Hands-only CPR - All Access Sporting News

Updated April 5, 12:18 PM  CT


"Hands-only CPR"  technique could save a life

March 17, 2019

'Hands-Only' CPR

  Hands-only CPR can save lives.  The American Heart Association states that "Almost 90% of people who suffer out-of-hospital cardiac arrests die.  CPR, especially if performed in the first few minutes of cardiac arrest, can double or triple a person's chance of survival."  Most people who survive a cardiac emergency are helped by a bystander.  

Hands-Only CPR is CPR without mouth-to-mouth breaths. It is recommended for use by people who see a teen or adult suddenly collapse in an “out-of-hospital” setting (such as at home, at work or in a park).

Here are the basics of what you should do: 

Check for responsiveness – shake the person and shout “Are you OK?”

Call 9-1-1 – either tell someone to call or make the call yourself

Compress - Push hard and fast in the center of the chest at a rate of 100 per minute.

More detailed breakdown
1. Kneel beside the person who needs help.

2. Place the heel of one hand on the center of the chest.

3. Place the heel of the other hand on top of the first hand, then lace your fingers together.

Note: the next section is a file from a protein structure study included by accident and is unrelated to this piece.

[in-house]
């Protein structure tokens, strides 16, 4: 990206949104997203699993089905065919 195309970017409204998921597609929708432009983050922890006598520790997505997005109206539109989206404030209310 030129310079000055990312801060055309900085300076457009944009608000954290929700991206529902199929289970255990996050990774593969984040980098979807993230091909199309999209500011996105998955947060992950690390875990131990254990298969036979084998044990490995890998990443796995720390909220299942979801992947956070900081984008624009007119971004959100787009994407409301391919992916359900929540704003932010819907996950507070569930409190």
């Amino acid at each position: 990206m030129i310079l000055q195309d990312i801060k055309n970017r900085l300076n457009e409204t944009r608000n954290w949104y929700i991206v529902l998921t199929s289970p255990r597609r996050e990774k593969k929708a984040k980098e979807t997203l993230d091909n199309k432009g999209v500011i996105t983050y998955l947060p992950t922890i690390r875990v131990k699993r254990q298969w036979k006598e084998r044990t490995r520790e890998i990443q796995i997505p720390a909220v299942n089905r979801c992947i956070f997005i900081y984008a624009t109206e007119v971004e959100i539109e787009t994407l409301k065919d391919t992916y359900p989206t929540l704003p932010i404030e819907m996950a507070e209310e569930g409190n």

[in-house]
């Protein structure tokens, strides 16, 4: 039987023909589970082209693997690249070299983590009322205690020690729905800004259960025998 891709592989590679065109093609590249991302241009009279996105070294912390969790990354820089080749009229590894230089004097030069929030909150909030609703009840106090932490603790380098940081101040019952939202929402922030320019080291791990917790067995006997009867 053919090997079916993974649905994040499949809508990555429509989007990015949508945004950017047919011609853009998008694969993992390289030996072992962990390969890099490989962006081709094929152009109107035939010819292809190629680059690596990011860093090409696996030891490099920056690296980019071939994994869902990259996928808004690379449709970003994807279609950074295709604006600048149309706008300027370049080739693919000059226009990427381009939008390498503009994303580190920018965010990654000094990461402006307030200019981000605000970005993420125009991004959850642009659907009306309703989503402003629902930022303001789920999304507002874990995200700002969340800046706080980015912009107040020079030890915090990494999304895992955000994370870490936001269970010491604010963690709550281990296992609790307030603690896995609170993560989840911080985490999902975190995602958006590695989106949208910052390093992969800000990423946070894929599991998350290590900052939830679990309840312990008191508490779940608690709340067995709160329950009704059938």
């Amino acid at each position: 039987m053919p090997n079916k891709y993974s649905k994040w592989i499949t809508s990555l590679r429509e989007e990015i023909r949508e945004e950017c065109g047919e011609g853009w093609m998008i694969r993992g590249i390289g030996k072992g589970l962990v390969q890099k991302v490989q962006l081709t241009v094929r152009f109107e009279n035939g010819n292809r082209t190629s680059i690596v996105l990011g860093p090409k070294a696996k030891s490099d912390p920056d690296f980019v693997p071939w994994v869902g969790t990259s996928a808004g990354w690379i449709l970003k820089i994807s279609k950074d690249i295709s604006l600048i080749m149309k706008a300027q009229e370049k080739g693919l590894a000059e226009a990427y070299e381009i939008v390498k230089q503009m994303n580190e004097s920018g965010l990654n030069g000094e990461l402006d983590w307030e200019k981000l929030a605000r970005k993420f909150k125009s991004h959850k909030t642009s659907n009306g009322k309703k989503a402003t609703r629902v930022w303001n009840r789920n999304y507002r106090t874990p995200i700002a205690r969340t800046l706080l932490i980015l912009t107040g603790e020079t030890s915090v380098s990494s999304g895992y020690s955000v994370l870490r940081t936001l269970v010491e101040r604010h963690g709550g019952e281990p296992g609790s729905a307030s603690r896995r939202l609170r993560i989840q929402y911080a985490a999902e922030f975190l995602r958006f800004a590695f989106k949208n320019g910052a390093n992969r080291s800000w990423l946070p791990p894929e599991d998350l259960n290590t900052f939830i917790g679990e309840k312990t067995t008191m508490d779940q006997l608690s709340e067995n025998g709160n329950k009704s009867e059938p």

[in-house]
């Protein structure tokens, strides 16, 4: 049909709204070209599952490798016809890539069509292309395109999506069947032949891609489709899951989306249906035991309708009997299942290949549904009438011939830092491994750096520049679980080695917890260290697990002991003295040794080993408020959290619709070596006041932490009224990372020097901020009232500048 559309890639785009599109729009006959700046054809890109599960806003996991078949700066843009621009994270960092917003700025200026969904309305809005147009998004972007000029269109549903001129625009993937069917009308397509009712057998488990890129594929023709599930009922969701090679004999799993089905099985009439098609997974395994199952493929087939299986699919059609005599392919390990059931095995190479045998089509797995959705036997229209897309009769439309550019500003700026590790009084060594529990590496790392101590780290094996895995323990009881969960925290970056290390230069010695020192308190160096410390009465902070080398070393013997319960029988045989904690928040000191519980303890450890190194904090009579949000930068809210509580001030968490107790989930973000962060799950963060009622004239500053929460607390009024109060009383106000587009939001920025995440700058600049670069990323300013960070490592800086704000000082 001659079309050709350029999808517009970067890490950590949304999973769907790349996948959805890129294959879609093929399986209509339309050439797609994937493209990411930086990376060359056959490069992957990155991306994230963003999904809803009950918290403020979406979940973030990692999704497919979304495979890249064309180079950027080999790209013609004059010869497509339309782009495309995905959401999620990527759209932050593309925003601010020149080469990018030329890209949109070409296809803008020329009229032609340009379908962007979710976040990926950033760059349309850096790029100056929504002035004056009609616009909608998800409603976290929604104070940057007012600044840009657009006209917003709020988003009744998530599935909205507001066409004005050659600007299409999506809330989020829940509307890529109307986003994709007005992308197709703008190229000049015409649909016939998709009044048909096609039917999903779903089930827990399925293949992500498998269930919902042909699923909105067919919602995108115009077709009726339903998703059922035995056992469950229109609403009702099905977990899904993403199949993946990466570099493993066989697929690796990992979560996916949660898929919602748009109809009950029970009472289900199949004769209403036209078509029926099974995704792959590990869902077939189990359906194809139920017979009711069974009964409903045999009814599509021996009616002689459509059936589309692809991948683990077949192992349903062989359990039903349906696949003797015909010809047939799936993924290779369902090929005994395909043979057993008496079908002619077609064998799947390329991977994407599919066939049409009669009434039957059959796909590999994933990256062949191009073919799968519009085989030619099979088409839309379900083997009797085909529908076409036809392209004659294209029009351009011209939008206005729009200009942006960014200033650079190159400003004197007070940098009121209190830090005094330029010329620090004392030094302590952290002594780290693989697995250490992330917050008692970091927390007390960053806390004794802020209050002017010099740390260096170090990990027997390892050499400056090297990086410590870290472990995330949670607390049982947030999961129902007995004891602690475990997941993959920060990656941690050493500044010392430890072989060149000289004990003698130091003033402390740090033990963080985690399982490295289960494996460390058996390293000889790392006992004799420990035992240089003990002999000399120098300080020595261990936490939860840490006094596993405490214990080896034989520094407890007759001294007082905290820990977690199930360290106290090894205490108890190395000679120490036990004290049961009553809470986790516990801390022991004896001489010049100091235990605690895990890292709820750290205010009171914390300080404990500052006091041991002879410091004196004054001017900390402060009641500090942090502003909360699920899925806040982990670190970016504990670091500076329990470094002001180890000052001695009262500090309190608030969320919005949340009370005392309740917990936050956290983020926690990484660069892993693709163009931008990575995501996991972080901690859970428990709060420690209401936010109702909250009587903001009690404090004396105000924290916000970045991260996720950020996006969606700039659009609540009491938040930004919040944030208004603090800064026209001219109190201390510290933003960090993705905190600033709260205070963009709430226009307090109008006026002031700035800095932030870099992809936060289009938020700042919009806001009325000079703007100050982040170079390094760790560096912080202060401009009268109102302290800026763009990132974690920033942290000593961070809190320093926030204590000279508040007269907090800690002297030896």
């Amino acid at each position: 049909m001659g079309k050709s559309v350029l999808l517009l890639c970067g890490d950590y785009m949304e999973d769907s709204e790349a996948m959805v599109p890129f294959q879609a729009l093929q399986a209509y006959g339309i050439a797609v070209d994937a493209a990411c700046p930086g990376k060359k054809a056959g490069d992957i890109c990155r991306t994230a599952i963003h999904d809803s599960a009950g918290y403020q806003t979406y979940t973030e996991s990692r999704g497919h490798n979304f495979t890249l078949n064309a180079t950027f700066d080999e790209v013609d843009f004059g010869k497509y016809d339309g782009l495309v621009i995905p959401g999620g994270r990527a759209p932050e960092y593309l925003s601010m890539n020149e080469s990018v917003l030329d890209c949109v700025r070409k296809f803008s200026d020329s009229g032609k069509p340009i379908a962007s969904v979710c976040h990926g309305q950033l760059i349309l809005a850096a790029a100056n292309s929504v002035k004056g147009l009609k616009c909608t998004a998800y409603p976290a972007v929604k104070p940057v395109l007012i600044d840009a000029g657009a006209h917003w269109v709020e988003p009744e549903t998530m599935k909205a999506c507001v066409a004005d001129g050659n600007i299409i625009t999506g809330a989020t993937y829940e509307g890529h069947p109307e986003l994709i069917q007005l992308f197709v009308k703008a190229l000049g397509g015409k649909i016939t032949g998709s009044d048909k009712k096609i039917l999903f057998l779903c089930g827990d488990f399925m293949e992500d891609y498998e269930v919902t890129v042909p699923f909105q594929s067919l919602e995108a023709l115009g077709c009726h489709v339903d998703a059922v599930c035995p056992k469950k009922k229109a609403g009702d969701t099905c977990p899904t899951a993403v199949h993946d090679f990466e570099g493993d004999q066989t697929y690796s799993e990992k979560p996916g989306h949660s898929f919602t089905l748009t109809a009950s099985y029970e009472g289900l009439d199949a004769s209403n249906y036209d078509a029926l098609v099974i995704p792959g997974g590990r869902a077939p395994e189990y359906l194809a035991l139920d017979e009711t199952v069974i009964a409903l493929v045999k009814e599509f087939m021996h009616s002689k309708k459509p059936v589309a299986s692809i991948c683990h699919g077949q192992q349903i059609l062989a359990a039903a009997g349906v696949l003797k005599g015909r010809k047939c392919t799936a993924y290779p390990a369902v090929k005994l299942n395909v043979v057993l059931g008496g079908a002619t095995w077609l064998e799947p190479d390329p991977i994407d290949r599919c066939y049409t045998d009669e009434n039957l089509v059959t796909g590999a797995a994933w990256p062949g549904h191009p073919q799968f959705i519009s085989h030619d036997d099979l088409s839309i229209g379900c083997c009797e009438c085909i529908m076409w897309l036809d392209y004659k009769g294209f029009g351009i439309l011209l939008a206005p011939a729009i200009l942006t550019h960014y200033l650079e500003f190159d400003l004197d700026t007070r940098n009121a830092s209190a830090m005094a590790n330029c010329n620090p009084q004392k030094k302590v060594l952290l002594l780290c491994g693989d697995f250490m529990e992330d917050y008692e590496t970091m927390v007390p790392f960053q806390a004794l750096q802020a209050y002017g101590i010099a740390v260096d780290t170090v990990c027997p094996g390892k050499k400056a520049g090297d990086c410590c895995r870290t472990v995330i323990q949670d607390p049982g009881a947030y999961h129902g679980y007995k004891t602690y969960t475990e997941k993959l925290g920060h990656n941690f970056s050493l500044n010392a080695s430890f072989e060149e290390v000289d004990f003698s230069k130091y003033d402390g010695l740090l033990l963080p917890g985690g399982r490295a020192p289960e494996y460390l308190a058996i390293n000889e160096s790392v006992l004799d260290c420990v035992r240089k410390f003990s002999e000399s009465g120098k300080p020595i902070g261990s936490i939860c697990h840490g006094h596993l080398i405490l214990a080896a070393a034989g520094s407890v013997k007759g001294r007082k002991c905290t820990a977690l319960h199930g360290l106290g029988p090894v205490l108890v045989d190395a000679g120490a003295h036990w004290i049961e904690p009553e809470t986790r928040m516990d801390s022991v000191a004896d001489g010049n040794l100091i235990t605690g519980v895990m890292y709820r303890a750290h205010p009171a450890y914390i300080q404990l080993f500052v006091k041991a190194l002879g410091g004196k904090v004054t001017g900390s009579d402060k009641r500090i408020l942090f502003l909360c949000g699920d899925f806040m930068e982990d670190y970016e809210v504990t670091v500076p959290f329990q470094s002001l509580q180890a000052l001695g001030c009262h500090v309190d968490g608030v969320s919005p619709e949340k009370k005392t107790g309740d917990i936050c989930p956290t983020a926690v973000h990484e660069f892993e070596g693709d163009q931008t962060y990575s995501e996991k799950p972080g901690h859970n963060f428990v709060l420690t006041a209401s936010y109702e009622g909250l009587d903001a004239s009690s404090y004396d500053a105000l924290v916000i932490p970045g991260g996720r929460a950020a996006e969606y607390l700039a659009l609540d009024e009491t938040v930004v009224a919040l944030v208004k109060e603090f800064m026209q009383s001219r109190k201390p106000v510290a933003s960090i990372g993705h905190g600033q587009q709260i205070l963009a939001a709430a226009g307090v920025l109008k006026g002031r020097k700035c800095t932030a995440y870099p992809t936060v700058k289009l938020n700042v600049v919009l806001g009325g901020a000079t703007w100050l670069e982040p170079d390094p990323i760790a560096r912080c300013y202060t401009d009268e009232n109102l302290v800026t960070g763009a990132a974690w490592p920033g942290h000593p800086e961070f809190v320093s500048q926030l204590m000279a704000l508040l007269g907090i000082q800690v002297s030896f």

4. Position your body so that your shoulders are directly over your hands, and keep your arms straight.

5. Push hard, push fast. Use your body weight to help you administer compressions that are at least 2 inches deep and delivered at a rate of at least 100 compressions per minute. (Just be sure to let chest rise completely between compressions.)

6. Keep pushing. Continue hands-only CPR until you see obvious signs of life, like breathing, another trained responder or EMS professional can take over, you're too exhausted to continue, an AED becomes available, or the scene becomes unsafe.

The victim should be flat on their back preferably on the floor. Alternating mouth-to-mouth breaths is not necessary using this method. Compressions are adequate except in drowning or drug overdose situations where 30 chest compressions are followed by two mouth-to-mouth breaths.

Every household should have at least one person trained in life-saving skills!

Ran DeBord - All Access Sporting News

Source: American Heart Association

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